A recent edition of the WAGER addressed the role general practitioners play in the prevention, diagnosis, and treatment of problem (i.e., level 2) gambling in New Zealand (Sullivan et. al, 2000). Christensen, Patsdaughter, and Babington (2001) recently investigated the awareness of problem gambling among American health care providers.
Researchers distributed surveys to health care providers (i.e., physicians, registered nurses, advanced practice nurses, and social workers) at professional conferences and practice settings (e.g., ambulatory care, acute care, and private practice); the respondents provided information anonymously. There were 180 participants who answered the following questions1 : 1) Have you read or heard about problem gambling? 2) If yes, where did you get the information? 3) How many clients have told you about a gambling problem? 4) How many times have you asked a client about a gambling problem? 5) How many clients did you identify as having a gambling problem? 6) What did you do for those clients you identified as having a gambling problem? 7) How interested are you in learning more about problem gambling (Christensen, Patsdaughter, and Babington, 2001)?
Ninety-six percent of survey respondents had read or heard about problem gambling (Christensen, Patsdaughter, & Babington, 2001). Almost one quarter of respondents reported that clients had told them about a gambling problem. Moreover, thirty percent of the research participants claimed to have asked clients about gambling problems; approximately thirty-six percent of respondents identified a gambling problem among their clients. Referral to counseling was the most frequently reported intervention for gambling problems (27.5%). Gamblers Anonymous and counseling the client were less frequently reported intervention strategies (20.2% and 20.2% respectively), followed by referral to other gambling resources (3.9%).
No statistically significant differences exist among different health care provider groups and their interest in learning about problem gambling (Christensen, Patsdaughter, & Babington, 2001). However, physicians and social workers were more likely than registered and advanced practice nurses to ask about and identify gambling problems. Furthermore, "interest in learning more about problem gambling was significantly correlated with whether or not the provider had been told of the gambling problem by a client..., whether or not the provider had asked client(s) about a gambling problem..., and whether or not the provider ever identified a gambling problem in the client(s). . ." (Christensen, Patsdaughter, & Babington, 2001, pp.75-76). Table 1 illustrates the means through which some American health care providers obtain information about problem gambling.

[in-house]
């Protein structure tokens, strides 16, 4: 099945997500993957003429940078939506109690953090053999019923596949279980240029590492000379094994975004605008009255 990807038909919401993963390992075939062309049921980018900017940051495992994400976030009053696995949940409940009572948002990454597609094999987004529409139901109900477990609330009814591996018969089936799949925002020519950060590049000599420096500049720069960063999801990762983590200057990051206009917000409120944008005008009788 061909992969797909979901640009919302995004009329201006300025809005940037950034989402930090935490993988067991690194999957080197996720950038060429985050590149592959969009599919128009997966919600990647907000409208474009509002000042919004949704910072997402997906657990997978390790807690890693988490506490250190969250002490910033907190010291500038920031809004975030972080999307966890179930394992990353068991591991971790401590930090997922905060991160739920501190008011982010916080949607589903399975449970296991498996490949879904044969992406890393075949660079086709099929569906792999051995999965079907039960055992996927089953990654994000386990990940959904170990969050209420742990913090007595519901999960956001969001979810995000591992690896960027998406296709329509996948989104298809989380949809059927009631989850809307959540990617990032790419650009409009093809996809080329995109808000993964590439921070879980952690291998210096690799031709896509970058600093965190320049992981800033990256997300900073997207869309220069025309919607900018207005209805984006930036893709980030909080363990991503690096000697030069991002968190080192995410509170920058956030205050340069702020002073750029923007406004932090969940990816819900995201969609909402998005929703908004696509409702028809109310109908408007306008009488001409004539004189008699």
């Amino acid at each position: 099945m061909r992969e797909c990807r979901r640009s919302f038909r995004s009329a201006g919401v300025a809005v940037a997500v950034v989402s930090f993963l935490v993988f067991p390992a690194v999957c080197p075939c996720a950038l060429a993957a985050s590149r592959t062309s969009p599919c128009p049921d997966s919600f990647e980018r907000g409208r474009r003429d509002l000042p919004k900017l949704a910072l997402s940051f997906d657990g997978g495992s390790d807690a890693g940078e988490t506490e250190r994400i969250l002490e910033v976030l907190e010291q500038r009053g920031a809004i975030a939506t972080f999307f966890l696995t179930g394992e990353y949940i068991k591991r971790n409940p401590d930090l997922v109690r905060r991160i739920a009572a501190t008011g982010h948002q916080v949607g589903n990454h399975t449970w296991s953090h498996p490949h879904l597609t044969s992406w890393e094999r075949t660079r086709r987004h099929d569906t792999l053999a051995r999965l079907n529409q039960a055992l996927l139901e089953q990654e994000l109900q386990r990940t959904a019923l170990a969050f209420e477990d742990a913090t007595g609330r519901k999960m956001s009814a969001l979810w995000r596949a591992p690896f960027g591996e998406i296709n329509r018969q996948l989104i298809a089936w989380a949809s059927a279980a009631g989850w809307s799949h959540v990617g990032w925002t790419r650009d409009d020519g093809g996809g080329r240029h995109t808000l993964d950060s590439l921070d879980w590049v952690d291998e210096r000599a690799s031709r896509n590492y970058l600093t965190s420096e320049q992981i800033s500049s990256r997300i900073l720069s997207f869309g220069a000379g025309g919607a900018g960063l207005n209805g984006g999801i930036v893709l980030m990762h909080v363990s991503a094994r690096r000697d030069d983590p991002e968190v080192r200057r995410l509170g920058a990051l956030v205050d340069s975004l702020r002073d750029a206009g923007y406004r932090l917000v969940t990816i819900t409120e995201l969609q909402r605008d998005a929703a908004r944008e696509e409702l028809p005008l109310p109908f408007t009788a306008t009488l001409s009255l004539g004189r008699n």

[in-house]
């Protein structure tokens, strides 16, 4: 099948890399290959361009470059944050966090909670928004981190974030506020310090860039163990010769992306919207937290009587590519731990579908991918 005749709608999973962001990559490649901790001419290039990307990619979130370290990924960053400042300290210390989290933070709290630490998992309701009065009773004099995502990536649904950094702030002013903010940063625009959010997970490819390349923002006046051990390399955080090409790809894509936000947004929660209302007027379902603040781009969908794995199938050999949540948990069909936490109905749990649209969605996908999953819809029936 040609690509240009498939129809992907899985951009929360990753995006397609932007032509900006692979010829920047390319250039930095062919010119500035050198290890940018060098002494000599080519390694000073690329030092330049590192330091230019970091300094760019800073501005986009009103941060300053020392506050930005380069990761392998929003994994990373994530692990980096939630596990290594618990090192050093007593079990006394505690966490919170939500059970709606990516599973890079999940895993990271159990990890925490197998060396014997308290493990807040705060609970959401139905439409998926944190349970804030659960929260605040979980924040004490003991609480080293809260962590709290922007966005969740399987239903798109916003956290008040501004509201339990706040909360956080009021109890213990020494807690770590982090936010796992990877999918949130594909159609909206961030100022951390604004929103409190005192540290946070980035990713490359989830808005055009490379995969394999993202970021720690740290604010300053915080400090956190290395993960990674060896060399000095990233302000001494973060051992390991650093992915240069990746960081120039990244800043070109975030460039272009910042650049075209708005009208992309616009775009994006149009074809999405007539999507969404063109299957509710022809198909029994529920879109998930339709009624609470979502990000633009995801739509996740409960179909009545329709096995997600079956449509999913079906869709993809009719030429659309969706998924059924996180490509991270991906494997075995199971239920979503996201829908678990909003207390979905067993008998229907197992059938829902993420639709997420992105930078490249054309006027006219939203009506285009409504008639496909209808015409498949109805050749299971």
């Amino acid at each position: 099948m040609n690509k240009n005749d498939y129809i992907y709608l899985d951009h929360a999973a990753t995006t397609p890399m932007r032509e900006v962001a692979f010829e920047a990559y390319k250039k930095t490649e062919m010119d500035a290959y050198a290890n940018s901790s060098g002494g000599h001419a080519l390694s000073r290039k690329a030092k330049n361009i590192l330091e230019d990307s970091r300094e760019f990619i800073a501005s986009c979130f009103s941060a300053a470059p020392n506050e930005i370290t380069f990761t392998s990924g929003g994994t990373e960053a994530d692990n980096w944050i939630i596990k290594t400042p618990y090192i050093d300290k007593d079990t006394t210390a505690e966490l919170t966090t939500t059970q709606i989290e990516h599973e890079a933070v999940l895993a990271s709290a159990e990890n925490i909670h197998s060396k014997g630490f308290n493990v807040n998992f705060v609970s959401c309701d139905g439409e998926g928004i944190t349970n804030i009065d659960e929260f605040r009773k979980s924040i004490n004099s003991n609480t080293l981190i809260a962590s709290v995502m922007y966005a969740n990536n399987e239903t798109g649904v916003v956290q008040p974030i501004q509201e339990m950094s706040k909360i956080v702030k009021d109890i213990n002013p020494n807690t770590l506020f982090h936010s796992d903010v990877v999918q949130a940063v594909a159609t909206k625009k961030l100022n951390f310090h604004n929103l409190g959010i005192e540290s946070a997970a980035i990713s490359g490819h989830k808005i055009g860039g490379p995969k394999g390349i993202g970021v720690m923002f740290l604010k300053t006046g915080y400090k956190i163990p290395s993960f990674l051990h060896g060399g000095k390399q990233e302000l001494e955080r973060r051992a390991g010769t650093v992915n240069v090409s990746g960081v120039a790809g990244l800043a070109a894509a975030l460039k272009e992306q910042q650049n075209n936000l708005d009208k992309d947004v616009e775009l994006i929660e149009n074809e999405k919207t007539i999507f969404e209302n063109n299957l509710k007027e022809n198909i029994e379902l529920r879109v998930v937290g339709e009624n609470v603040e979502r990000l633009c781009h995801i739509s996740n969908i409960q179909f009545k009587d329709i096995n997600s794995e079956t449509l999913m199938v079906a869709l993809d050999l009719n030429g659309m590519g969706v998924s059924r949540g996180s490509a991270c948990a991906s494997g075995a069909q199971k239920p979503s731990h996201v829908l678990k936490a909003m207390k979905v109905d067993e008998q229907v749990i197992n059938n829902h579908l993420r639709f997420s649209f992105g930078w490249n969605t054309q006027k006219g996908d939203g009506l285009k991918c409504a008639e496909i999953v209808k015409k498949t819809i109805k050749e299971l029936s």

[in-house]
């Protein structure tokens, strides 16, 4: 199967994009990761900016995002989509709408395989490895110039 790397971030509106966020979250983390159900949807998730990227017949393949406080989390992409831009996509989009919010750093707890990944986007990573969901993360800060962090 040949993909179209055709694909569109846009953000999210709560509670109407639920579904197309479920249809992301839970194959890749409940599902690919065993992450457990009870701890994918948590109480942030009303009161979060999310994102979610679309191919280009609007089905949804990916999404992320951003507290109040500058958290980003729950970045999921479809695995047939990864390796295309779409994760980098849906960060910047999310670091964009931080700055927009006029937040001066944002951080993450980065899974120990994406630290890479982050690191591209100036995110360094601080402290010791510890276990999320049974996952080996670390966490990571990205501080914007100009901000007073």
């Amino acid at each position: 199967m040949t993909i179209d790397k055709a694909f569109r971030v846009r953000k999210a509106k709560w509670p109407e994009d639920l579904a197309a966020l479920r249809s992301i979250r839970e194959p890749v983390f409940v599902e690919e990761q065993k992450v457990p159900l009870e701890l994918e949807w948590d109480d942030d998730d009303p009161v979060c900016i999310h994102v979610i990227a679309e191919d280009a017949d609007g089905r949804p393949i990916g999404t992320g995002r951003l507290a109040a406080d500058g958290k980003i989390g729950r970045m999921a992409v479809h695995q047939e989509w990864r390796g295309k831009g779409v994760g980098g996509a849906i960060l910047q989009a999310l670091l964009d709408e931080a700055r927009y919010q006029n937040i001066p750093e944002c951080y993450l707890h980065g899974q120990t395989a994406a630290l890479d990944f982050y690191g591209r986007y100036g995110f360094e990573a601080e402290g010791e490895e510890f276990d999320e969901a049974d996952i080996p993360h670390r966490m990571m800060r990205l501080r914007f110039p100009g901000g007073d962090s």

*From Christensen, Patsdaughter, and Babington (p. 76, 2001)
Christensen, Patsdaughter, and Babington (2001) have provided some insight into the extent of awareness about problem gambling among American health care providers. However, the applicability of the researchers' data to all American health care providers remains uncertain. The research sample is small. Moreover, different health care provider participants are unequally represented. Furthermore, the data might not be entirely valid. While a user-friendly survey instrument might be convenient for survey respondents, such an instrument might sacrifice precision for response speed and ease of data collection. Indeed, Christensen, Patsdaughter, and Babington (2001) admit that their methodology ". . .allowed health care providers to fill out the survey during the course of a busy day, but raised issues of reliability and validity since identity of the respondents was not confirmed" (2001, pp. 76-77). Further, WAGER readers must always remember that respondents do not always do in practice what they say they do on a survey.
Nevertheless, Christensen, Patsdaughter, and Babington (2001) have inspired future research on the awareness of problem gambling among American health care providers. Perhaps geographical proximity to gambling opportunities (i.e., casinos, horse tracks, and riverboats) dictates whether certain health care providers address gambling disorder issues with their patients and clients. Additional scientific research in the United States and abroad can begin to clarify these issues.
1 The survey administered by Christensen, Patsdaughter, and Babington (2001) contains more questions than those presented strictly for the purposes of this WAGER.
Christensen, M. H., Patsdaughter, C. A., & Babington, L. M. (2001). Health care providers' experiences with problem gamblers. Journal of Gambling Studies, 17(1), 71-79.
Sullivan, S., Arroll, B., Coster, G., Abbott, M., & Adams, P. (2000). Problem gamblers: do GP's want to intervene? New Zealand Medical Journal, 113(1111), 204-207.
The WAGER is a public education project of the Division on Addictions at Harvard Medical
School. It is funded, in part, by the National Center for Responsible Gaming, the
Massachusetts Department of Public Health, the Addiction Technology Transfer Center of
New England, the Substance Abuse and Mental Health Services Administration, and the
Center for Substance Abuse Treatment.